The 131st Annual Meeting (November 15-19, 2003) of APHA

The 131st Annual Meeting (November 15-19, 2003) of APHA

4262.0: Tuesday, November 18, 2003 - Board 9

Abstract #60074

Understanding the prevalence of asthma in a community: Impacts of study design and definition

Stanley H. Weiss, MD1, Azadeh Tasslimi, BA2, Neil Lee, BS2, Shahnaz Alimokhtari, MS3, Loretta Morales, MPH4, David L. Hom, MS4, and Clifford P. Weisel, PhD3. (1) Epidemiology, UMDNJ - New Jersey Medical School & NJ School of Public Health, 30 Bergen St, Bldg 16, Suite ADMC 1614, Newark, NJ 07107-3000, (2) Dept. Preventive Medicine & Community Health / Epidemiology, UMDNJ - New Jersey Medical School, 30 Bergen St, Bldg 16, Suite ADMC 1614, Newark, NJ 07107-3000, 973 972-7721, tassliaz@UMDNJ.EDU, (3) Environmental and Occupational Health Sciences Institute, UMDNJ - EOHSI /Robert Wood Johnson Medical School & NJ School of Public Health, 170 Frelinghuysen Road, EOSHI 3-314, Piscataway, NJ 08855, (4) New Jersey Medical School/UMDNJ Clinical Research Group, University of Medicine & Dentistry of New Jersey, 30 Bergen Street, Newark, NJ 07107-3000

We investigated the prevalence of a variety of symptoms associated with asthma in children in grades K-12 in rural northwestern NJ, where resident surveys indicated unusually high rates of asthma & respiratory problems. The community and school systems were involved in study design and execution. State law required signed parental consent for our survey, and mandates notification to school nurses for in-school use of prescription medication. Our survey included the standardized questions from the ISAAC-phase I questionnaire which inquires about asthma and frequency of asthma-related symptoms, plus questions concerning whether asthma had been physician-diagnosed, environmental tobacco exposure (and in Grades 9-12[HS] self-use), and demographic data. We varied our methods of distribution/collection. The overall response rate in K-8 was 74% (874/1182; school-specific rates were 63%, 72%, 84%, 90%) and in the regional HS 47% (266/567). The rates per homeroom varied from 0%-100%, reflecting logistical issues and teacher-specific incentives. 19% had current asthma symptoms but denied having physician-diagnosed asthma; review with school nurses revealed that many of these (and some other) students carried diagnoses of exercise-induced asthma or reactive airway disease, which some parents/students clearly differentiate from asthma, even if they receive regular prescription medication(s) or carry inhalers in school. 9% reported no current symptoms despite having physician-diagnosed asthma, suggesting their asthma was quiescent, perhaps medication-controlled. Wheezing attacks were most frequent in Gr5-8. Our findings will be compared with published ISAAC data. No single methodology identified all asthmatics. Definition strongly affected apparent prevalence. The implications of definitions and methodology within schools will be presented. These issues are important in assessing possible causal influences both of asthma and its exacerbation.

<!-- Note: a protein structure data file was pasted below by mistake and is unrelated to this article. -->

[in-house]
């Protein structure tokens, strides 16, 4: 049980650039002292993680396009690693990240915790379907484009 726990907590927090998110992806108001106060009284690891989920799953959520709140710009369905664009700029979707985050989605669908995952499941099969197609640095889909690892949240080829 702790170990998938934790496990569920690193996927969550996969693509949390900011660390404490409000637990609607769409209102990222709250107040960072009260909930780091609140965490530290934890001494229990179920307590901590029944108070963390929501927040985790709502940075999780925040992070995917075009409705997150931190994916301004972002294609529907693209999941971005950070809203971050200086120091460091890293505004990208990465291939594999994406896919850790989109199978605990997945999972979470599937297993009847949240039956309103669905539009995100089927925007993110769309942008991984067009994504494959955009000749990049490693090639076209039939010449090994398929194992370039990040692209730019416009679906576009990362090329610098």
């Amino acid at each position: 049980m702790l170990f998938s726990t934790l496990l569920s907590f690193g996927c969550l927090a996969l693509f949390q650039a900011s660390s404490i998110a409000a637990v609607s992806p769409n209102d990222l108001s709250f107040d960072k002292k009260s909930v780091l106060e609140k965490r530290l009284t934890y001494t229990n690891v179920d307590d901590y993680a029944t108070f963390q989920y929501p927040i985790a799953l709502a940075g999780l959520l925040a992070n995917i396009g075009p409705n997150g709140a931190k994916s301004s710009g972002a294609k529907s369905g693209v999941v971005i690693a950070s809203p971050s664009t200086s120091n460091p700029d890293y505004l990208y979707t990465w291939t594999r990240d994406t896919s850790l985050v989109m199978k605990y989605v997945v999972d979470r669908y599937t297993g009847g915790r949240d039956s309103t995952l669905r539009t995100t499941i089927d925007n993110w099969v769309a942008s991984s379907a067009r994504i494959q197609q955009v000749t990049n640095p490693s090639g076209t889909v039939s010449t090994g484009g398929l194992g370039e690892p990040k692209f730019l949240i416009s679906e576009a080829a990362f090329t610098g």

Learning Objectives:

Keywords: Asthma, Epidemiology

Presenting author's disclosure statement:
I do not have any significant financial interest/arrangement or affiliation with any organization/institution whose products or services are being discussed in this session.

Potpourri: Poster Session

The 131st Annual Meeting (November 15-19, 2003) of APHA